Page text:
The Lion King – Edinburgh Playhouse

Music & Lyrics by Elton John & Tim Rice

Book by Roger Allers & Irene Mecchi

Direction, Costume Design & Mask/Puppetry Co-Design by Julia Taymor

1994, The Lion King, was by and large a tremendous gamble for The Walt Disney Company. It would go on to break records, particularly for animation, launch platinum soundtracks and define generations emotional state. An extravagance of stage enchantment there’s little to say which hasn’t been said before. If you’ve been lucky enough to visit the Pride Lands, the production is as compelling as ever, and if you’re a fresh cub to the Savannah sun – how we envy your ability to see this for the first time.

With the break of dawn, and those familiar notes courtesy of Thandazile Soni’s Rafiki, a sensory ripple of tingled necks erupts throughout The Edinburgh Playhouse. By the climax of The Circle of Life, Walt Disney’s The Lion King has made its mark, a literal stamp on musical theatre. The brilliance of Elton John & Tim Rice’s original score, with a deeper infusion of African tones and vocals, set against the hued orange dusk of the Savannah plains, is the playground of puppets who take inspiration from every cultural aspect of African, European and Asian design.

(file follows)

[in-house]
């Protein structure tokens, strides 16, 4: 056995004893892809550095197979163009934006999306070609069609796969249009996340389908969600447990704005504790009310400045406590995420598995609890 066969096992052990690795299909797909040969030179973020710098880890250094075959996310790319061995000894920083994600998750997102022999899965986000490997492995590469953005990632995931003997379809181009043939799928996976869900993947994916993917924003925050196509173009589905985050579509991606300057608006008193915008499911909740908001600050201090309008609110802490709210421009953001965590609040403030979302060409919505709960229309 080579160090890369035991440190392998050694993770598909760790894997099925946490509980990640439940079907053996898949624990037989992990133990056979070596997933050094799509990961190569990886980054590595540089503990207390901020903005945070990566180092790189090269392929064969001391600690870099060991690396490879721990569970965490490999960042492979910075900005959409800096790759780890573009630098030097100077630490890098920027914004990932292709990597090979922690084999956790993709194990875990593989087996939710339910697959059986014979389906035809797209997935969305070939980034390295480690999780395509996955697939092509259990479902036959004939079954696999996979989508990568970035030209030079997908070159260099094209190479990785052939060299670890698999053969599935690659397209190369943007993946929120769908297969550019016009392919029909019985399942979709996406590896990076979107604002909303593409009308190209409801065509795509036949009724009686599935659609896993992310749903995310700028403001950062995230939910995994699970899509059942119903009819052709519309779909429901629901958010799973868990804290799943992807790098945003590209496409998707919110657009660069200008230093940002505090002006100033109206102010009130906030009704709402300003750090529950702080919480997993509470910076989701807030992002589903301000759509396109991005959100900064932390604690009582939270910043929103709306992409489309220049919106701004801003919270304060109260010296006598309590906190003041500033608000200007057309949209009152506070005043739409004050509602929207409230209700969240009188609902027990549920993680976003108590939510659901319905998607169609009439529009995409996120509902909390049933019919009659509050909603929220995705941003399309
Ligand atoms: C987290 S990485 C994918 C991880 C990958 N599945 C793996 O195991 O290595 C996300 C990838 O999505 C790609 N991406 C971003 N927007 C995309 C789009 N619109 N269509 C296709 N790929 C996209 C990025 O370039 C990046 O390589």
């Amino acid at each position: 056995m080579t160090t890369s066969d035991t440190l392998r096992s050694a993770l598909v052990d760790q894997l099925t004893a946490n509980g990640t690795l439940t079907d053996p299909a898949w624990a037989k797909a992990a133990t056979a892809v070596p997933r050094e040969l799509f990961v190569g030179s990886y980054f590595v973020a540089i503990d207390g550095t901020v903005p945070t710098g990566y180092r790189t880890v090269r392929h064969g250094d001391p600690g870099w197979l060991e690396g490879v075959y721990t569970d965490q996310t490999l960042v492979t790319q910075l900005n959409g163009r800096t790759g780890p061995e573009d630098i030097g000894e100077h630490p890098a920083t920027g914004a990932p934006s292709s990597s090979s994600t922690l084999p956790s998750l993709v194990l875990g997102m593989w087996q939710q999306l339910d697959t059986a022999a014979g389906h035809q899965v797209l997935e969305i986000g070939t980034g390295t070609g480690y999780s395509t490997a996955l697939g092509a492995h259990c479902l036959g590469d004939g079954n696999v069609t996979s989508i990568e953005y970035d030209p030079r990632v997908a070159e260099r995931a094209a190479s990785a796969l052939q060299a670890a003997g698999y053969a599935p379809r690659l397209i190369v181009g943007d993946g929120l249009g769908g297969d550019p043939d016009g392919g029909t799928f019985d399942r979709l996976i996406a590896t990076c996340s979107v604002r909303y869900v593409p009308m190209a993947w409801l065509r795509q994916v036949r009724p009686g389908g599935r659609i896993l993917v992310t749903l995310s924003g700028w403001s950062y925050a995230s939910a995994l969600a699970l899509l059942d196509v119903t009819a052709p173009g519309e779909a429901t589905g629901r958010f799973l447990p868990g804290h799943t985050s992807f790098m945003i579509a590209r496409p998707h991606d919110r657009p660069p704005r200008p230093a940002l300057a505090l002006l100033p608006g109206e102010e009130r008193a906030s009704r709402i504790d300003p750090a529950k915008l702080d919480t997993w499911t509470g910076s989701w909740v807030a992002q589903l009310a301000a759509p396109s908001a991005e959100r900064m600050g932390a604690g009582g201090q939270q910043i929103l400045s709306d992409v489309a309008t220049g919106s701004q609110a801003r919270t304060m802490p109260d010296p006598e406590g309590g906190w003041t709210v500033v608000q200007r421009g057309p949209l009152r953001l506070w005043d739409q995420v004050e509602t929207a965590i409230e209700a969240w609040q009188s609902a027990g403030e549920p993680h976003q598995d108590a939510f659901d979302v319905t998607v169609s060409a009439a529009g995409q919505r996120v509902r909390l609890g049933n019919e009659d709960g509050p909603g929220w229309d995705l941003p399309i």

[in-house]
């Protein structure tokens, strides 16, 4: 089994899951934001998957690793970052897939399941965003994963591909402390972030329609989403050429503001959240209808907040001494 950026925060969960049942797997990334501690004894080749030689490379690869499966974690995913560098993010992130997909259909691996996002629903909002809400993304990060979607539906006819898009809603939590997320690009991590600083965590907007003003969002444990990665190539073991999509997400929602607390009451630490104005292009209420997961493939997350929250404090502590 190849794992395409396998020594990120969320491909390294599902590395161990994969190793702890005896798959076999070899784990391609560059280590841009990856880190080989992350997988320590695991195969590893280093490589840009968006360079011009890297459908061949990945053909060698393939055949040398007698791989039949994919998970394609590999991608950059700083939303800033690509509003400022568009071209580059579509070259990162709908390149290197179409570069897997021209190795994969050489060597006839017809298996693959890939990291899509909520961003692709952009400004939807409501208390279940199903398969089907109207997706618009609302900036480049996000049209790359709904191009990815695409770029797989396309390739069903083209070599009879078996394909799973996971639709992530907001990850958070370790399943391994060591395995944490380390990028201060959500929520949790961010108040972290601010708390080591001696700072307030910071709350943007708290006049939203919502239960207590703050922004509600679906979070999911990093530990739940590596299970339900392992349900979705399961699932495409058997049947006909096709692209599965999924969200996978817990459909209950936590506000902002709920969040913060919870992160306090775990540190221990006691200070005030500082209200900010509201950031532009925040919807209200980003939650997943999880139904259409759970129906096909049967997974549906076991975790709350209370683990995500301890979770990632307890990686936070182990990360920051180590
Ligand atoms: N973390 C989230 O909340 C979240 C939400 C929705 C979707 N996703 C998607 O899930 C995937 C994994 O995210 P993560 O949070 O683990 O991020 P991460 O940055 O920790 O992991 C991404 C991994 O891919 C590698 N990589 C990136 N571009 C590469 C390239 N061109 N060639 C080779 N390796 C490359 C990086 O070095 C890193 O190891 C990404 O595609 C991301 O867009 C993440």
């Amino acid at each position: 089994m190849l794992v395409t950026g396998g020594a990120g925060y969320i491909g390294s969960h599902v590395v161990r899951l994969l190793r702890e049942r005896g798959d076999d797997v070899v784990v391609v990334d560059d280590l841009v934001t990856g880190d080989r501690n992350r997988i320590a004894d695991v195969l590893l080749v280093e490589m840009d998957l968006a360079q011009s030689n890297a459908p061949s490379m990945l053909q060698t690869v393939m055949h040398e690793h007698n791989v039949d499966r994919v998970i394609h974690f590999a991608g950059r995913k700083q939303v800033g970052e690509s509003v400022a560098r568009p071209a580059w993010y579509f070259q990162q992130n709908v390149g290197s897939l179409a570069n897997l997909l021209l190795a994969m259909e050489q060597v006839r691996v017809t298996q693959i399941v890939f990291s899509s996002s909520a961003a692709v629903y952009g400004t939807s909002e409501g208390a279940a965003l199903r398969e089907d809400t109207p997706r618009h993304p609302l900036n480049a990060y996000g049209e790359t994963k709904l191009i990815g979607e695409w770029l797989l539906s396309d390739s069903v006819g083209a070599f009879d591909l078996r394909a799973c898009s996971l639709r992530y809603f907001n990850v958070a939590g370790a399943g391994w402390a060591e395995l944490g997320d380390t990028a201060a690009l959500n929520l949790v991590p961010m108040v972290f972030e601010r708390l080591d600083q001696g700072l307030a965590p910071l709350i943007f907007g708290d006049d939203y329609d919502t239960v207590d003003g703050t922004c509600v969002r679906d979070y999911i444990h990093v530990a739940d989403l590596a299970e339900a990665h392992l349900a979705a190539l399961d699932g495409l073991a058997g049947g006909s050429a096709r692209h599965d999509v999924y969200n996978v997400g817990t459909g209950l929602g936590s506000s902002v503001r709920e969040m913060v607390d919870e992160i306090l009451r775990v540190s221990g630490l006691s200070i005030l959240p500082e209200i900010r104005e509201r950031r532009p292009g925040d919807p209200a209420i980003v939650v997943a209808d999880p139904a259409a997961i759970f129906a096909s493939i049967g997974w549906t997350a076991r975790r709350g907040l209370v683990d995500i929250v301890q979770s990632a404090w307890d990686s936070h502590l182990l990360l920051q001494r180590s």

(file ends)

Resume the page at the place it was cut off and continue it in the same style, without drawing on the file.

Born to be king, Simba is a young cub who can’t wait to claim his crown. His folly though lies in this blind-sighted ambition, naïve to the dangers of the Kingdom and those closer to home, Simba is usually under the gaze of Royal advisor Zazu, or his father Mufasa, king of the Pridelands. Envious, irredeemable and callous, Scar, Simba’s uncle, finds the opportunity to seize control of the pride and eliminate both his brother and his nephew.

How does one emulate a timeless narrative which captured to hearts of generations, crafting a stage version of something which is already a loose adaptation of a Shakespearean classic? The answer is that Allers and Mecchi’s book blends the sources closer together, while Julie Taymor’s phenomenal direction and design elevate the production into a unique visage, The Lion King maintains the 1994 films plot, characters and structure, with only a few additions. Its framework is less animated, for obvious reasons, but in place of this, it achieves a sense of realness, even with the vibrant hues of physical prop design, masks and puppetry.